As a full-featured surround sound receiver, the T 773 incorporates all of the present processing modes such as Dolby Digital, Dolby Digital EX, DTS, DTS EX Matrix, DTS ES 6.1, Dolby Pro Logic, a fully adjustable Dolby Pro Logic II and DTS NEO:6. As mentioned earlier, NAD’s most recent upgrades incorporate two new modes, Dolby Digital Pro Logic IIx and Dolby Pro Logic IIx (absent from my review sample). Both algorithms process stereo and 5.1 signals into a 6.1- or 7.1- channel output. Users can choose Movie or Music modes to tailor their listening experience to the source material. For two-channel signals, Dolby Pro Logic IIx Music mode features three additional user controls: Dimension, Center Width and Panorama. Dolby Digital Surround EX is also now selectable from the front panel or the remote. Additionally, the T 773 provides other enhanced multi-channel stereo modes, such as NAD’s own Enhanced Ambience Recovery System (EARS), a proprietary stereo to 5.1 channel algorithm, and Matrix 7.1 (another proprietary stereo to 7.1 algorithm). For non-critical listening, a Stereo Enhanced mode can be selected, sending unprocessed full-range stereo to selected channels, a useful feature for background music or party situations. Included in the T 773 is an RDS FM/AM tuner section, featuring 30 station presets. Each preset can be stored with a custom name, or can automatically scroll station ID and text messages from RDS enabled FM stations. Direct access is available from the remote to either presets or station frequency.
Performance-wise, the T 773 is a very potent receiver, rated at 110 watts per channel, from 20Hz-20 kHz at less than 0.08 percent total harmonic distortion with all seven channels driven simultaneously. Slightly greater power (145 watts) is available for two-channel operation. Great attention was paid to overall layout and grounding design in order to achieve the lowest possible distortion, while retaining the ability to pass exceptionally high peak currents. The power supply uses NAD’s exclusive PowerDrive circuit to extract maximum performance under varying conditions and is, in essence, an advancement of NAD’s Power Envelope concept, which was introduced during the 1980s. This “smart” circuit offers a unique combination of very low distortion, even when driving difficult low impedance speakers, and helps sustain high dynamic power and peak current for accurate musical dynamics.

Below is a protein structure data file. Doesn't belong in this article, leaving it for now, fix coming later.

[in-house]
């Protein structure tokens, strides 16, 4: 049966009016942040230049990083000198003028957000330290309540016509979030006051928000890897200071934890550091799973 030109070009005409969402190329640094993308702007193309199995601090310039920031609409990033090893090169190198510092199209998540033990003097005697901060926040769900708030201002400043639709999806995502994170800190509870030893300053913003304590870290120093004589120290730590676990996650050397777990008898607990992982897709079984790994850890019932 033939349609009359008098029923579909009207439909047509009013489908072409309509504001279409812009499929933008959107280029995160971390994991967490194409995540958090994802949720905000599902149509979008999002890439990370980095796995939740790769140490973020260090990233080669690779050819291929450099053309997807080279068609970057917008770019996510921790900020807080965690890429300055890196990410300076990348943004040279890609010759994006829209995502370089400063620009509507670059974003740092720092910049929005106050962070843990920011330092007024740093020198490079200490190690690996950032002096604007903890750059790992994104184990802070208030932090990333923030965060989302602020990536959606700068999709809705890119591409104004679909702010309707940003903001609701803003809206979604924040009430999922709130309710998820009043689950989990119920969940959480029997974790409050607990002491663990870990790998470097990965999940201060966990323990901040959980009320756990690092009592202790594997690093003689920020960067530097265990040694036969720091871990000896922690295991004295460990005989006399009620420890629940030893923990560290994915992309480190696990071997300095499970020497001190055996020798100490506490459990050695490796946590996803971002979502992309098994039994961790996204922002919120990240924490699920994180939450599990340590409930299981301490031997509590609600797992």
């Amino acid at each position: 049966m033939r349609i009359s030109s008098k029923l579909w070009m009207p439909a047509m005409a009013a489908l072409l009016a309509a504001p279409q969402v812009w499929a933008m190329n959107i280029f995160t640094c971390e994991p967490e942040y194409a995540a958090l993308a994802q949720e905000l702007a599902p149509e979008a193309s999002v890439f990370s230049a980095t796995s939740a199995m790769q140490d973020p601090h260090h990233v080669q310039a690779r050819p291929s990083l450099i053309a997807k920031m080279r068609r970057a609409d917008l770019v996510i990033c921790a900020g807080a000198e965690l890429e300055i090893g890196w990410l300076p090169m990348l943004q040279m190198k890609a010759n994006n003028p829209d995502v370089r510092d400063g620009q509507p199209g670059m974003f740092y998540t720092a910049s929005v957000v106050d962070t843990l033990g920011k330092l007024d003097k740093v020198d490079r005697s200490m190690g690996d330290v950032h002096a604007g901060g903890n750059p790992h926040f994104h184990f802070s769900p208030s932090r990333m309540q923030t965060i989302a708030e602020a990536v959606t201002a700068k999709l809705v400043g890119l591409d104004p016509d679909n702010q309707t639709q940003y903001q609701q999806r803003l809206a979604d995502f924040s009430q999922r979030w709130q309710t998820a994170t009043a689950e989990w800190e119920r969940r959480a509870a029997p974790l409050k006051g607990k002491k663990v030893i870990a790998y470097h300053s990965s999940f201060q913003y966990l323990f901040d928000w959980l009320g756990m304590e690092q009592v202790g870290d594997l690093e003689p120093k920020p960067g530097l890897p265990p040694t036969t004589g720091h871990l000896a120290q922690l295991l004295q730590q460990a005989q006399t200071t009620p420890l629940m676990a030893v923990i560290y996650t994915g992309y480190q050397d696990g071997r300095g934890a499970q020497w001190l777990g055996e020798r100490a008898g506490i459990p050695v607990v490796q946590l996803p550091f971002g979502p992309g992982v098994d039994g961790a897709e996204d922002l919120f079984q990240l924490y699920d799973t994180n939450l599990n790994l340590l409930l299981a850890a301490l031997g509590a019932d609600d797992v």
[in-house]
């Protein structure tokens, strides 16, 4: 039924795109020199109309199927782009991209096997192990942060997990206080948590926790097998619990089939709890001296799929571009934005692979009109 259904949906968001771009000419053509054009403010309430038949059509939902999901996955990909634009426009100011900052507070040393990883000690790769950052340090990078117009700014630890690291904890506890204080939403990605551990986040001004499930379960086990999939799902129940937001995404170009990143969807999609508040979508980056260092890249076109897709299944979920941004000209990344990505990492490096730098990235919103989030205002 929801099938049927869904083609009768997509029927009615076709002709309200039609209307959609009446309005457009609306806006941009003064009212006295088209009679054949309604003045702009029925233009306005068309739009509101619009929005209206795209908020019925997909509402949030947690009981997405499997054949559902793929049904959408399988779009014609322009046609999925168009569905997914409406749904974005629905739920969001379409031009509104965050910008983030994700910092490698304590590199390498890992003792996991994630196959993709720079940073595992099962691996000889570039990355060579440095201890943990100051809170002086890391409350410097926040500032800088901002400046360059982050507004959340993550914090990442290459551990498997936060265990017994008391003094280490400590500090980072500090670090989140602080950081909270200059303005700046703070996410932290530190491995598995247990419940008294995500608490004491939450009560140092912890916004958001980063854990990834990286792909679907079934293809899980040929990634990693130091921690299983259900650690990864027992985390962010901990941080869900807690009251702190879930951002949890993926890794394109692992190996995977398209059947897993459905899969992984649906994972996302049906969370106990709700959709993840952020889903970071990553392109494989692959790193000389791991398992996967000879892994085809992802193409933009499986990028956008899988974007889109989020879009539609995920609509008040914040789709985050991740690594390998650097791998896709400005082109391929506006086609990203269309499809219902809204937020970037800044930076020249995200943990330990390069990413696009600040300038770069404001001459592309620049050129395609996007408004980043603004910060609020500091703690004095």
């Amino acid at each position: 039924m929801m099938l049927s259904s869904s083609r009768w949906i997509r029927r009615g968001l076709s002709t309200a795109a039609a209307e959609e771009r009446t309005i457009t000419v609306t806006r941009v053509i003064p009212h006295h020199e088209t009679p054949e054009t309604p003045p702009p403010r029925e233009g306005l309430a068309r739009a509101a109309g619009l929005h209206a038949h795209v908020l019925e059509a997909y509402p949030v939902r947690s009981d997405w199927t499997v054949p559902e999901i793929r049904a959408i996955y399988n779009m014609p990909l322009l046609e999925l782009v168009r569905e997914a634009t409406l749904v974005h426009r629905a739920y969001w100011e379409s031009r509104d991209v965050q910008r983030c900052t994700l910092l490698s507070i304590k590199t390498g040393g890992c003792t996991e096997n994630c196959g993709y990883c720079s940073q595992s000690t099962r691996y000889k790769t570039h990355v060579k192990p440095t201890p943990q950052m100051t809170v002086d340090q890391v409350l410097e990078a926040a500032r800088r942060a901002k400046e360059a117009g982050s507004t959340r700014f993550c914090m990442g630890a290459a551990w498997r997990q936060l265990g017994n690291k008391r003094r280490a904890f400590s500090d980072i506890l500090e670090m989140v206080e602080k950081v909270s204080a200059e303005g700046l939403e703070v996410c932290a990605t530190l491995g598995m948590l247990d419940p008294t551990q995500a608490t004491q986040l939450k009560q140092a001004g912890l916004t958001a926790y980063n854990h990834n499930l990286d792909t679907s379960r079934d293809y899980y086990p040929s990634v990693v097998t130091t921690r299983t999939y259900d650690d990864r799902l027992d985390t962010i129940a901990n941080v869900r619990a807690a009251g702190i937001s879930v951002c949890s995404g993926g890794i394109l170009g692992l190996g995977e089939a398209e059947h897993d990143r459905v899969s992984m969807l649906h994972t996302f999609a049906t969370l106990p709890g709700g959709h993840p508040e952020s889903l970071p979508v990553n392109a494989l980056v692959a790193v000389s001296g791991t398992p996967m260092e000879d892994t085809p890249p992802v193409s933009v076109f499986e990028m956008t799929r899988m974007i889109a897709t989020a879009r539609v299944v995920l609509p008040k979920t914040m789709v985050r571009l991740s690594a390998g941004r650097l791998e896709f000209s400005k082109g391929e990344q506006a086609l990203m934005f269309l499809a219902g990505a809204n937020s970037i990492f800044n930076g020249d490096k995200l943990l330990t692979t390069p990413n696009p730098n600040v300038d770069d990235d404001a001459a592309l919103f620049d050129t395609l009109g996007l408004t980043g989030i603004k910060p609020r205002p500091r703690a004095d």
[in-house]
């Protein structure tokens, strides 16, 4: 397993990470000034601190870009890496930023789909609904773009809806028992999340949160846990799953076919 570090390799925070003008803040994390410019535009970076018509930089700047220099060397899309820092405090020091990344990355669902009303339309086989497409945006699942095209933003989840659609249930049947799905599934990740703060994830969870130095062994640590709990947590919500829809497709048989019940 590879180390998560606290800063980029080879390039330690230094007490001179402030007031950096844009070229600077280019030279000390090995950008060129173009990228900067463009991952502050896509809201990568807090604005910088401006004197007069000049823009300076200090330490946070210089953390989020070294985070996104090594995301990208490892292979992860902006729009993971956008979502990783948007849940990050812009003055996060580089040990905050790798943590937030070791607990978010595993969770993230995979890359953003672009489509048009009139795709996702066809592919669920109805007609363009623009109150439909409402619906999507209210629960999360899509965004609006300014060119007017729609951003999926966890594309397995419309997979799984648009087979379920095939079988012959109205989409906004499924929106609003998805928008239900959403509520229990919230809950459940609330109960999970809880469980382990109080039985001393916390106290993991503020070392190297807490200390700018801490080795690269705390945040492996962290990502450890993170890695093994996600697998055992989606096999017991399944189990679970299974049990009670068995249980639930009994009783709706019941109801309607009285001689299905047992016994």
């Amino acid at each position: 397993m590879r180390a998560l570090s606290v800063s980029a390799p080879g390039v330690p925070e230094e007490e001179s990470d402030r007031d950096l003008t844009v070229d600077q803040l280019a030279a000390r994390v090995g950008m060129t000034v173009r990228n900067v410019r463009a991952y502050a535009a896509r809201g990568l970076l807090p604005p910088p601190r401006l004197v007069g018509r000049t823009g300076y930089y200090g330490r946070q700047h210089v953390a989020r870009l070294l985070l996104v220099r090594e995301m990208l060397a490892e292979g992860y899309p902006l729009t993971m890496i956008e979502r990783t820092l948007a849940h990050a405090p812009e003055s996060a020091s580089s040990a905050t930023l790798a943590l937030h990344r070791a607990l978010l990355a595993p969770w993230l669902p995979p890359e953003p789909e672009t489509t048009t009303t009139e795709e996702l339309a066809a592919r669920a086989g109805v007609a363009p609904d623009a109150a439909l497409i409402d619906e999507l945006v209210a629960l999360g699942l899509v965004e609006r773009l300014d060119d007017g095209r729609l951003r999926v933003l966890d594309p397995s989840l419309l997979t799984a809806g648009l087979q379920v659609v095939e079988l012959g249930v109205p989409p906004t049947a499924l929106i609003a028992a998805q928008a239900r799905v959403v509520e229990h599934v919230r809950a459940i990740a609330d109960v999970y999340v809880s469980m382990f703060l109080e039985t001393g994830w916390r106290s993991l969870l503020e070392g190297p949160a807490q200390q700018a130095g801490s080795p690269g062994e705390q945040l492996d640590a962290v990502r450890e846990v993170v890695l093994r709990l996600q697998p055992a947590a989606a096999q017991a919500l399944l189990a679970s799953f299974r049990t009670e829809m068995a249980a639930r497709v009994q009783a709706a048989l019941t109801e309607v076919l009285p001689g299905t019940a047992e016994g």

The T 773’s power amplifier section uses an all-discrete design with multiple high-current output devices in a Class AB configuration. Output power is provided by two Holmgren toroidal transformers, one dedicated to the left, center and right main channels, the other covering the remaining four surround channels. Each transformer has two secondary windings to provide separate high-current and high-voltage power supplies. NADs PowerDrive control circuit is, in effect, an analog computer that constantly monitors voltage, current and temperature to determine the optimum power supply setting, switching between high-voltage and high-current settings based on actual conditions. The T 773 also uses NAD’s proprietary Soft Clipping circuitry (which can be disabled via an external switch), helping to reduce the typical distortion that can be produced when an amplifier is driven beyond its (useful) limits. Cooling is handled via an internal heat sink, which is augmented with five internal precision fans that run at low speeds. This helps to insure that the T 773 can handle any possible ambient temperature, speaker load and dynamic program material without overheating.